GARCIA: Where did you match?
KOROMA: I matched at Trident Medical Center in South Carolina, surgery.
GARCIA: Alright. Dr. Jahanshahi, how was your match experience?
JANANSHAHI: It was scary. It was a long process. It started before, like even nine months ago maybe even like farther than that because I had to go to a lot of open houses. Virtual open houses some of them. Ross actually planned them for us. After that, I applied and then I got interviews. As Dr. DjoDja said, I never felt like I'm alone. There were opportunities for mock interviews and things like that and then at the end when I was making my rank list – so rank list, how it works is it's an algorithm. It's a very complicated algorithm, but to put it in a simple term it's like you rank your list of the programs you have. Let's say you have five interviews, 10 interviews, 20 interviews, you put your number one to your number 20 and then programs do the same thing too. They put their number one candidate to the last one they have or how many they want, and then if your number one matches their number one, you match. So that's how the match process works. If your number one doesn't pick you but your number two picks you, you might get that one, so you have to be thoughtful about how you want to make your list. They say put your favorite one but still you have to be smart about it. I got help from school, like how to do it, so I had people to help me brainstorm. I didn't feel left out, I didn't feel alone. Nobody really forced me or pushed me to do anything they just helped me choose to do what I want to do.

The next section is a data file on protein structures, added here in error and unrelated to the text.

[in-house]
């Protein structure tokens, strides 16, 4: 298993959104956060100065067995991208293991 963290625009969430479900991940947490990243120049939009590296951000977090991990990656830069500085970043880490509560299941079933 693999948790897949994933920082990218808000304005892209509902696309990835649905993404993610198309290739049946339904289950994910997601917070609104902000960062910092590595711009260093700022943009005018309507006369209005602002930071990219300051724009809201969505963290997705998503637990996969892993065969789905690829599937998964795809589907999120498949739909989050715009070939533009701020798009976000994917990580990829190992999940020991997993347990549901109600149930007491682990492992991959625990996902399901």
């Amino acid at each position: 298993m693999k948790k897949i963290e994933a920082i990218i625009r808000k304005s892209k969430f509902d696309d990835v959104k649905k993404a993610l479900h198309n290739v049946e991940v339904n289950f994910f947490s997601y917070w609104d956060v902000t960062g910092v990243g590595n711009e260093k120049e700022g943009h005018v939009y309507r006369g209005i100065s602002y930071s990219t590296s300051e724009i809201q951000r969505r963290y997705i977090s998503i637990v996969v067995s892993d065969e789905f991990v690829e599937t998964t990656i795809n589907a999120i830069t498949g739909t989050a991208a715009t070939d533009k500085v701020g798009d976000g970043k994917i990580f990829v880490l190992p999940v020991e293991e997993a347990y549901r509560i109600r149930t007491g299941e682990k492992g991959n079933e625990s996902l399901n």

GARCIA: Where did you match?
JANANSHAHI: So Albert Einstein Pennsylvania.
GARCIA: For what?
JANANSHAHI: Specialty internal medicine
GARCIA: Congratulations! And this is super exciting. I think all three of you are first generation doctors, correct?
JANANSHAHI: Yes, we are.
GARCIA: Congratulations! It is very exciting. I hope everyone listening understands how important Match Day is. I think, and please correct me if i'm wrong– I'm not a medical student, but I hear often that after the day you heard about your acceptance to medical school, Match Day is the most important day of your career, correct? Is that what it fair to say? Okay. I'm happy to highlight your accomplishments here and share your stories. One last question for all three of you: if you by any chance have any advice for our future Rossies. And Dr. Jananshahi, we'll start with you.
JANANSHAHI: One thing I didn't know is that in other countries when you do residence, when you do medical school, you can practice; but in the U.S. you have to do residency and it's important which school you choose to help you get into the residency and I can tell that Ross actually helps you. A lot of the Rossies, they end up getting into residency. So they can actually practice medicine, so it's a wonderful opportunity. I'm not telling anybody where to apply or anything like that but I think it's something important to consider.